Apparently, stating that evolution is a fact connects church and state
Going back to my last post, I suggested the likelihood of other theories regarding the Earth's climate changes. Science runs greatly off of theory; law is incredibly difficult to prove because even one exception will disprove the law. Thus, theories often are run as absolute; while more study could prove it false, there is nothing conclusive doing so now, making it hard to bury bad theories. Global warming is taken as fact; this could be a local event, where global cooling is actually the reality, or a cyclical climate (suggested by a number of studies but always ignored) holds.
Likewise, evolution is seen as undeniable. Six parents sued to have the stickers removed from the textbooks, believing them to support a connection between church and state. Even if one disregarded religion (which I believe will always hold an impact on the lives of many people), a number of other ideas could come up for the origin of life. Perhaps Earth was seeded by alien life, perhaps evolution was not based on environment and random changes but on how long since the prior evolutionary change, or something completely different even. Now, obviously, all these theories are bad, but there is little to falsify any of them either. They could all be wrongly explained as if they were law. Now, what if evolution is wrong? Supporters of this theory get their feathers ruffled when creationism is even suggested; shouldn't they get just as mad about evolution if they found it disproven?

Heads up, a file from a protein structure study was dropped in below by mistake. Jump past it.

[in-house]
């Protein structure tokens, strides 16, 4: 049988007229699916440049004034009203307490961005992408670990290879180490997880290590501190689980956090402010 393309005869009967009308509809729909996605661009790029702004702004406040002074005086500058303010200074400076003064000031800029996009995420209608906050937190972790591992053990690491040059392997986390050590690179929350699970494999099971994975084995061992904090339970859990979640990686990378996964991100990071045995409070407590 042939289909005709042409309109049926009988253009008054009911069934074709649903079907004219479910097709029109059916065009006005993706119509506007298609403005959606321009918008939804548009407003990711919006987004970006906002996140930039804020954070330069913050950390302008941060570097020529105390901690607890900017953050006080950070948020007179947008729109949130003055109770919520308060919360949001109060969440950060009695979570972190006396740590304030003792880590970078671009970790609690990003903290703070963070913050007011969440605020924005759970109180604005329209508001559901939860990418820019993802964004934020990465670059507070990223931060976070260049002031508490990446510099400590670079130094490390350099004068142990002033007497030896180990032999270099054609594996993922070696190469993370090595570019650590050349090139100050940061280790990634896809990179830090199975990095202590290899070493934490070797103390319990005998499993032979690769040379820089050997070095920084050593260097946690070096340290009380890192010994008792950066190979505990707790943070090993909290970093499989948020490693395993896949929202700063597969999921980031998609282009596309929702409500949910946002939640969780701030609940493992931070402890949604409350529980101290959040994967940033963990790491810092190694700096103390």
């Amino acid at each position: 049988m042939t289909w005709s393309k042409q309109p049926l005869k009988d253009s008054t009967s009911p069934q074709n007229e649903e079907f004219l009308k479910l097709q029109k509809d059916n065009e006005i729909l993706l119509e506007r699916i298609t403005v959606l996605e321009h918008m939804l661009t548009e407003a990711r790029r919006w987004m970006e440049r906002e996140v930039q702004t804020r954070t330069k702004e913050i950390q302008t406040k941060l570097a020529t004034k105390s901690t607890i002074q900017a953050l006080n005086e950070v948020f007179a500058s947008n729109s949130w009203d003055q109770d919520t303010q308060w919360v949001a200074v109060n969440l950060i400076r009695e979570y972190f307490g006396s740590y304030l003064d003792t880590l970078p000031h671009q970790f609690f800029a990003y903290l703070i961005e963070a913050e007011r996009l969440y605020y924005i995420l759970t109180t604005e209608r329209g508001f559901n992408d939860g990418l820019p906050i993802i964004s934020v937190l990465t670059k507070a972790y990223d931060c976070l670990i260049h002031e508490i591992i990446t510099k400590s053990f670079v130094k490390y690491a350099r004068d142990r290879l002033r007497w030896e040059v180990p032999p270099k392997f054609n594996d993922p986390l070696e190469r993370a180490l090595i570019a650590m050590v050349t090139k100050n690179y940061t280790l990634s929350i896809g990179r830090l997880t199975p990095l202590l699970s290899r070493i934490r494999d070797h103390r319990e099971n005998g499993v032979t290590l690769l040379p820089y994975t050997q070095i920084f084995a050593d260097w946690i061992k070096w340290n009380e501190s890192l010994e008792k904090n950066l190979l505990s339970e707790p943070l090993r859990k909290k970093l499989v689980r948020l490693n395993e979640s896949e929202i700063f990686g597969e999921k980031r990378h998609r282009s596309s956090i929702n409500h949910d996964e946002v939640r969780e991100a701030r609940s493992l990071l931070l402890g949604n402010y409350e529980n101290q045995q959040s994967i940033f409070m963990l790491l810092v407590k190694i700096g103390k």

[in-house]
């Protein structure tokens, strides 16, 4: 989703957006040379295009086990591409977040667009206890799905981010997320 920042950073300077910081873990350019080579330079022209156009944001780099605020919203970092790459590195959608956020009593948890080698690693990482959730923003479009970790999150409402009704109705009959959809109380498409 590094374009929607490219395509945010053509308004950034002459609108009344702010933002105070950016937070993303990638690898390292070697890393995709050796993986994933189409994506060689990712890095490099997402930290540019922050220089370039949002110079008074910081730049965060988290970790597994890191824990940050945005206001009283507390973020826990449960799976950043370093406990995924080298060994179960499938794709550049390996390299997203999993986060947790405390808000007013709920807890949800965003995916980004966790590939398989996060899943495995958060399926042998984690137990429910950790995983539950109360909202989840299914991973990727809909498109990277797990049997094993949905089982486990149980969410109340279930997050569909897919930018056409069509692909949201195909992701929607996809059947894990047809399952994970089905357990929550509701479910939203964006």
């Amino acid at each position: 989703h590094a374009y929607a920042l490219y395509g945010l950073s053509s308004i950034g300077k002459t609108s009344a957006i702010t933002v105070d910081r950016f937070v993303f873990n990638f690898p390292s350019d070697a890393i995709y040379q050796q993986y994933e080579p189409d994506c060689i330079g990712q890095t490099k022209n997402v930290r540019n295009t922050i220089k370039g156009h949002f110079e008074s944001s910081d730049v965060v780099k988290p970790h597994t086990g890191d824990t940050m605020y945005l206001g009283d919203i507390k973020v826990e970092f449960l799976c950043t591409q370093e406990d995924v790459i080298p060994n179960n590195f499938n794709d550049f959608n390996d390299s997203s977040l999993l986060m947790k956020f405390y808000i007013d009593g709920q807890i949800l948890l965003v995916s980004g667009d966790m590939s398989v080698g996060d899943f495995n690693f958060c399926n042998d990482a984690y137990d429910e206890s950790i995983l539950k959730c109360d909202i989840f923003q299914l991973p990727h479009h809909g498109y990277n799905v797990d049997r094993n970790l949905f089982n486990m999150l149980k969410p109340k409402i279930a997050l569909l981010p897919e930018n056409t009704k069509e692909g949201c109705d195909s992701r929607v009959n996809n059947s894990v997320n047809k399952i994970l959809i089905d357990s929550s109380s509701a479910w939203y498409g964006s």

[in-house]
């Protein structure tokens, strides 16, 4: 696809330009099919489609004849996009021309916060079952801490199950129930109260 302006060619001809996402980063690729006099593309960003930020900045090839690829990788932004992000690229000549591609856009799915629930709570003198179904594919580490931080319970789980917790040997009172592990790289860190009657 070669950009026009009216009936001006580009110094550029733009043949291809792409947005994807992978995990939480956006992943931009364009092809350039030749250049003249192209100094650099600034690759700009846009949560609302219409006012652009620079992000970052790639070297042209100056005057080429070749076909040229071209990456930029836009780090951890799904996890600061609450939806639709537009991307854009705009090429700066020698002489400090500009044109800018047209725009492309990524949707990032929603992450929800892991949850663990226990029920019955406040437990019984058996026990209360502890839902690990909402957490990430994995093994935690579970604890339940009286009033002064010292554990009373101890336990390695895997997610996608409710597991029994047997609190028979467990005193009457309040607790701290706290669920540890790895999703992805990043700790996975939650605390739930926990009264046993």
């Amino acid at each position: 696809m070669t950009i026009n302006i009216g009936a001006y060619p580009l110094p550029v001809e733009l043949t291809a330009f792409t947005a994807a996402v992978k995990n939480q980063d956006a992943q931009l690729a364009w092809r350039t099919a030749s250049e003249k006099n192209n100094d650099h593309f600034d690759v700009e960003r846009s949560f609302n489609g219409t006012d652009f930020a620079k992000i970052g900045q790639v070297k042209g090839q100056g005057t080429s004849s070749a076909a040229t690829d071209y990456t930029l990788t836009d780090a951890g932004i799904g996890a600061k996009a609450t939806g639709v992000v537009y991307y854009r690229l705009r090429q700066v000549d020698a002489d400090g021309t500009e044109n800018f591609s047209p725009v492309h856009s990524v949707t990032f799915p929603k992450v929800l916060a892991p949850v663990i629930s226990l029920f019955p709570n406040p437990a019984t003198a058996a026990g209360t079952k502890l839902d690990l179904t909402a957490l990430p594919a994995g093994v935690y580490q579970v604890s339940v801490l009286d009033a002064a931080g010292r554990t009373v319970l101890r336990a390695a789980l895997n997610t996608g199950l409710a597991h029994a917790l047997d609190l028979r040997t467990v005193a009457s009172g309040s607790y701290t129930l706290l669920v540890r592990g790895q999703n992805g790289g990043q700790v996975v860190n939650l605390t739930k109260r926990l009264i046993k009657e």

My guess: probably not. Despite this, schools should get back to the true meaning of theory and explain theories as strongly supported ideas, but not known to be the undeniable truth. It is not necessary to teach about creationism. But describing evolution as unfalsifiable could close out the true origin, and perhaps even the meaning, of humanity.